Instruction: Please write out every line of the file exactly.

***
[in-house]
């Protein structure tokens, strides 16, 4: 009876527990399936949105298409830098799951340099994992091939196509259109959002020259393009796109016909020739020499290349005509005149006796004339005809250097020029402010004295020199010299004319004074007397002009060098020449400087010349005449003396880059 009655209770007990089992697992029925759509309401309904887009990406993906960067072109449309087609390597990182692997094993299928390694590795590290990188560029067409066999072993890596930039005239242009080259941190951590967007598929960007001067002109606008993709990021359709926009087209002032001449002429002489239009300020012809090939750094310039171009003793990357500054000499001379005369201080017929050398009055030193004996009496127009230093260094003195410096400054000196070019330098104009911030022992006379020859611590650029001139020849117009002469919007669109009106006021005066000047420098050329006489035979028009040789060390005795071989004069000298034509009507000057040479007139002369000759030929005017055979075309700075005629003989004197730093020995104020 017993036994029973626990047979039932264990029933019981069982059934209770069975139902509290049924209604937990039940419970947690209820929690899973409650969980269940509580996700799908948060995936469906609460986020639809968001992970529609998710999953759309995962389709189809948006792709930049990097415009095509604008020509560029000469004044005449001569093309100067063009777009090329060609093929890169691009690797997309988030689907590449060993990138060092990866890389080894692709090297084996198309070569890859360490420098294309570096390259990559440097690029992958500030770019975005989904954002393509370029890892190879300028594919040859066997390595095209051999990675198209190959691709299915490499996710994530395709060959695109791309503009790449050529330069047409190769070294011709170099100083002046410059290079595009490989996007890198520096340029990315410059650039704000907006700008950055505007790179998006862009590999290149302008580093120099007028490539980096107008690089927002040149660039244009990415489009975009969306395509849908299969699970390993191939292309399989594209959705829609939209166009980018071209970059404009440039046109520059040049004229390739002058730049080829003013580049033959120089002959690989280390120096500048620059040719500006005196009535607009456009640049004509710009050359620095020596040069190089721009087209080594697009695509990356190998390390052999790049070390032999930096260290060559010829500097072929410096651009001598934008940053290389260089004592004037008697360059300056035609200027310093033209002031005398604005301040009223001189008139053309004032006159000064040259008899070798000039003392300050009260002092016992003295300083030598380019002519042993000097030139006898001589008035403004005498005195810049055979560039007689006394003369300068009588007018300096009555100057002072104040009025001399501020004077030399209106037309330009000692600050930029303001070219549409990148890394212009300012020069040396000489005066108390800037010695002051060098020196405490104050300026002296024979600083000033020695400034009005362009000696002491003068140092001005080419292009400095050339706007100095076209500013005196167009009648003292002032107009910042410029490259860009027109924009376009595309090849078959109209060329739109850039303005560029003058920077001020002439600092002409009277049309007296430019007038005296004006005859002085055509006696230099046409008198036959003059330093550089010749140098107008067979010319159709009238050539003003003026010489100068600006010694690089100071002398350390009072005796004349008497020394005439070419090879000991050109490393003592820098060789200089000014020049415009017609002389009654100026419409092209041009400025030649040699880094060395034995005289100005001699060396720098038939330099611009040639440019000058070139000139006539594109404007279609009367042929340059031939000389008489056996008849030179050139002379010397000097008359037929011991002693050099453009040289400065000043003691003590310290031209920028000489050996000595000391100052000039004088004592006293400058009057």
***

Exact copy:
[in-house]
């Protein structure tokens, strides 16, 4: 009876527990399936949105298409830098799951340099994992091939196509259109959002020259393009796109016909020739020499290349005509005149006796004339005809250097020029402010004295020199010299004319004074007397002009060098020449400087010349005449003396880059 009655209770007990089992697992029925759509309401309904887009990406993906960067072109449309087609390597990182692997094993299928390694590795590290990188560029067409066999072993890596930039005239242009080259941190951590967007598929960007001067002109606008993709990021359709926009087209002032001449002429002489239009300020012809090939750094310039171009003793990357500054000499001379005369201080017929050398009055030193004996009496127009230093260094003195410096400054000196070019330098104009911030022992006379020859611590650029001139020849117009002469919007669109009106006021005066000047420098050329006489035979028009040789060390005795071989004069000298034509009507000057040479007139002369000759030929005017055979075309700075005629003989004197730093020995104020 017993036994029973626990047979039932264990029933019981069982059934209770069975139902509290049924209604937990039940419970947690209820929690899973409650969980269940509580996700799908948060995936469906609460986020639809968001992970529609998710999953759309995962389709189809948006792709930049990097415009095509604008020509560029000469004044005449001569093309100067063009777009090329060609093929890169691009690797997309988030689907590449060993990138060092990866890389080894692709090297084996198309070569890859360490420098294309570096390259990559440097690029992958500030770019975005989904954002393509370029890892190879300028594919040859066997390595095209051999990675198209190959691709299915490499996710994530395709060959695109791309503009790449050529330069047409190769070294011709170099100083002046410059290079595009490989996007890198520096340029990315410059650039704000907006700008950055505007790179998006862009590999290149302008580093120099007028490539980096107008690089927002040149660039244009990415489009975009969306395509849908299969699970390993191939292309399989594209959705829609939209166009980018071209970059404009440039046109520059040049004229390739002058730049080829003013580049033959120089002959690989280390120096500048620059040719500006005196009535607009456009640049004509710009050359620095020596040069190089721009087209080594697009695509990356190998390390052999790049070390032999930096260290060559010829500097072929410096651009001598934008940053290389260089004592004037008697360059300056035609200027310093033209002031005398604005301040009223001189008139053309004032006159000064040259008899070798000039003392300050009260002092016992003295300083030598380019002519042993000097030139006898001589008035403004005498005195810049055979560039007689006394003369300068009588007018300096009555100057002072104040009025001399501020004077030399209106037309330009000692600050930029303001070219549409990148890394212009300012020069040396000489005066108390800037010695002051060098020196405490104050300026002296024979600083000033020695400034009005362009000696002491003068140092001005080419292009400095050339706007100095076209500013005196167009009648003292002032107009910042410029490259860009027109924009376009595309090849078959109209060329739109850039303005560029003058920077001020002439600092002409009277049309007296430019007038005296004006005859002085055509006696230099046409008198036959003059330093550089010749140098107008067979010319159709009238050539003003003026010489100068600006010694690089100071002398350390009072005796004349008497020394005439070419090879000991050109490393003592820098060789200089000014020049415009017609002389009654100026419409092209041009400025030649040699880094060395034995005289100005001699060396720098038939330099611009040639440019000058070139000139006539594109404007279609009367042929340059031939000389008489056996008849030179050139002379010397000097008359037929011991002693050099453009040289400065000043003691003590310290031209920028000489050996000595000391100052000039004088004592006293400058009057």